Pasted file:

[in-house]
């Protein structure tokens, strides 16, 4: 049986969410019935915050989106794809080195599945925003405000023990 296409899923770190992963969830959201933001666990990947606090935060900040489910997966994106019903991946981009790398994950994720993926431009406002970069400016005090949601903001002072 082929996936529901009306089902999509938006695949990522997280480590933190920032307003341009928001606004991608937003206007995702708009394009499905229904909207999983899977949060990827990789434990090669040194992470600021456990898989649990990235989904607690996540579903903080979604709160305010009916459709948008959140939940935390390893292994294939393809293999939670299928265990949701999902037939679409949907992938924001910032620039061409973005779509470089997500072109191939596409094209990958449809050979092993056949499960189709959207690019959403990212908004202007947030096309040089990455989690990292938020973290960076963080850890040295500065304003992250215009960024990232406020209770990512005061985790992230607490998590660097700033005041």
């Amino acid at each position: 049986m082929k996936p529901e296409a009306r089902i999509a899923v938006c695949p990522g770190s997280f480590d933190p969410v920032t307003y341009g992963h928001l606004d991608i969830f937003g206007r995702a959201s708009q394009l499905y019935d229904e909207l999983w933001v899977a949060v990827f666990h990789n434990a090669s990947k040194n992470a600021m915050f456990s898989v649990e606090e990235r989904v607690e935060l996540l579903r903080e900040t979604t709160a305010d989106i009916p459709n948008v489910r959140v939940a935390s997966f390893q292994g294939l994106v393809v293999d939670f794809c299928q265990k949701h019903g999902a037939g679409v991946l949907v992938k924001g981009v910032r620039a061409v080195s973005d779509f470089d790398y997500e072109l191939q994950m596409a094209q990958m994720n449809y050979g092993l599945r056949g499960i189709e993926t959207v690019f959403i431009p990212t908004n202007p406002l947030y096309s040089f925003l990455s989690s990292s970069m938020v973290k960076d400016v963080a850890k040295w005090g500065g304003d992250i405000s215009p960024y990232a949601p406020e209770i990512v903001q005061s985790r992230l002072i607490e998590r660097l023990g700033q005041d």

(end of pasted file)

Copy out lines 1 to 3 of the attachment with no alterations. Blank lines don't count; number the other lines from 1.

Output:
[in-house]
């Protein structure tokens, strides 16, 4: 049986969410019935915050989106794809080195599945925003405000023990 296409899923770190992963969830959201933001666990990947606090935060900040489910997966994106019903991946981009790398994950994720993926431009406002970069400016005090949601903001002072 082929996936529901009306089902999509938006695949990522997280480590933190920032307003341009928001606004991608937003206007995702708009394009499905229904909207999983899977949060990827990789434990090669040194992470600021456990898989649990990235989904607690996540579903903080979604709160305010009916459709948008959140939940935390390893292994294939393809293999939670299928265990949701999902037939679409949907992938924001910032620039061409973005779509470089997500072109191939596409094209990958449809050979092993056949499960189709959207690019959403990212908004202007947030096309040089990455989690990292938020973290960076963080850890040295500065304003992250215009960024990232406020209770990512005061985790992230607490998590660097700033005041």
């Amino acid at each position: 049986m082929k996936p529901e296409a009306r089902i999509a899923v938006c695949p990522g770190s997280f480590d933190p969410v920032t307003y341009g992963h928001l606004d991608i969830f937003g206007r995702a959201s708009q394009l499905y019935d229904e909207l999983w933001v899977a949060v990827f666990h990789n434990a090669s990947k040194n992470a600021m915050f456990s898989v649990e606090e990235r989904v607690e935060l996540l579903r903080e900040t979604t709160a305010d989106i009916p459709n948008v489910r959140v939940a935390s997966f390893q292994g294939l994106v393809v293999d939670f794809c299928q265990k949701h019903g999902a037939g679409v991946l949907v992938k924001g981009v910032r620039a061409v080195s973005d779509f470089d790398y997500e072109l191939q994950m596409a094209q990958m994720n449809y050979g092993l599945r056949g499960i189709e993926t959207v690019f959403i431009p990212t908004n202007p406002l947030y096309s040089f925003l990455s989690s990292s970069m938020v973290k960076d400016v963080a850890k040295w005090g500065g304003d992250i405000s215009p960024y990232a949601p406020e209770i990512v903001q005061s985790r992230l002072i607490e998590r660097l023990g700033q005041d």